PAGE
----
According to the Pittsburg Post Gazette, in Ex-pastor in Pittsburgh was indicted on child sex charges in Haiti, Clay is living in the US.
Corrigan Clay, 43, who had been living on Robinson Street in Oakland, was arrested last week by federal agents and was due in court in Pittsburgh Tuesday for a detention hearing, but the case has been pushed back until Monday at the request of his lawyer.
…The case is being prosecuted by the Child Exploitation and Obscenity Section of the Justice Department.
At some point, his ex-wife moved to Florida.
Shelley Jean Clay, who runs a market selling Haitian-made art in Florida, did not respond to a messag
Clay has long been a tattoo artist.
According to his website, Mr. Clay is an artist by training who ran a tattoo parlor in Haiti called Ayiti Ink & Image from 2009 until 2020. He said he originally trained as a painter with a degree from Seattle Pacific University.
The site also identifies him as a filmmaker who has focused on promoting projects in Haiti and helping orphans in that nation.
Clay Corrigan has a website that presents his body art business.
Here is a link to his bio on that site.
He claims to have started his tattoo business in Haiti in 2009 and ran it until 2020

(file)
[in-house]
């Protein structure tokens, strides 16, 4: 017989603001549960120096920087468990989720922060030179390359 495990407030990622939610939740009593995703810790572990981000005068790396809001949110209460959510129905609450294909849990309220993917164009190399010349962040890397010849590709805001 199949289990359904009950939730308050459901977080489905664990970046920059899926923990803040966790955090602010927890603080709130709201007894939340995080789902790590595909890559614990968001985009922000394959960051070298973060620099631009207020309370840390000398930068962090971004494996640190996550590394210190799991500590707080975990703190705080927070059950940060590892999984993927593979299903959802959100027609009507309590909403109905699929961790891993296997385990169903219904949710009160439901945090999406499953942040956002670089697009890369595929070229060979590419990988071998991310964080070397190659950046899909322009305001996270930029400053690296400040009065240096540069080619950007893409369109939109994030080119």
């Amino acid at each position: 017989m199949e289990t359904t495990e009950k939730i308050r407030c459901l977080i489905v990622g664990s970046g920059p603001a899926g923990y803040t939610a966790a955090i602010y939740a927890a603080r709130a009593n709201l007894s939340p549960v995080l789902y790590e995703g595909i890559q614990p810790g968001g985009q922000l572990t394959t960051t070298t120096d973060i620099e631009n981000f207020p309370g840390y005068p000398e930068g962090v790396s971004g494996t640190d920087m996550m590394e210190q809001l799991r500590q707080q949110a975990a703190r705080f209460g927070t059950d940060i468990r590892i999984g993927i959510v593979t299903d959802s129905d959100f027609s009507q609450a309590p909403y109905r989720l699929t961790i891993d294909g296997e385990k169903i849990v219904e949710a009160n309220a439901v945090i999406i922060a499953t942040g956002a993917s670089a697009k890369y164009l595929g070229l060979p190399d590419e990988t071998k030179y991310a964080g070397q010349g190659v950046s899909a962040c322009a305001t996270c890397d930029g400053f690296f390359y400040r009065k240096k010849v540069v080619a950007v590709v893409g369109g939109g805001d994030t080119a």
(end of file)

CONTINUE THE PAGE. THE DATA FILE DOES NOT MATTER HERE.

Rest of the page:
So he did this business while being involved in the Apparent Project.
…Originally trained as an oil painter with a Bachelor’s Degree in Visual arts from Seattle Pacific University,
…Corrigan is a former pastor with a Masters of Arts degree in Theology and the Arts from Regent College, Vancouver, B.C.
He also claims to be a filmmaker.
Corrigan’s own film work has focused on promoting underfunded projects in Haiti providing care for the elderly, offering medical care in remote areas, and helping create greater understanding of the orphan crisis in Haiti.
I can find no record of him working as a pastor except for this cryptic entry on a Google search.
I have become concerned about the number of American pastors/parachurch workers going overseas to work with young children. Some may be doing this so they will have unsupervised access to children. I wish there were some way to monitor their actions more closely. I have pondered ways to make this happen, but I have not developed a solution. In this case, Corrigan and his wife went there on their own accord. Clay had reportedly received an inheritance from his father and used it to fund the venture, so there was probably no oversight.
Sometimes, I feel helpless and perplexed. This week, in a Lent service, the pastor discussed 2 Corinthians4:7-9 NIV
7 But we have this treasure in jars of clay to show that this all-surpassing power is from Godand not from us. 8 We are hard pressed on every side, but not crushed; perplexed, but not in despair; 9 persecuted, but not abandoned; struck down, but not destroyed.
On my way out of the church, I told him that the word “perplexed” often describes me. My pastor said he thinks it represents most people. So I leave this story with you with no solution except to say I hope justice will be served.
PS I wonder if he could do a “Daughter of Stan” tat?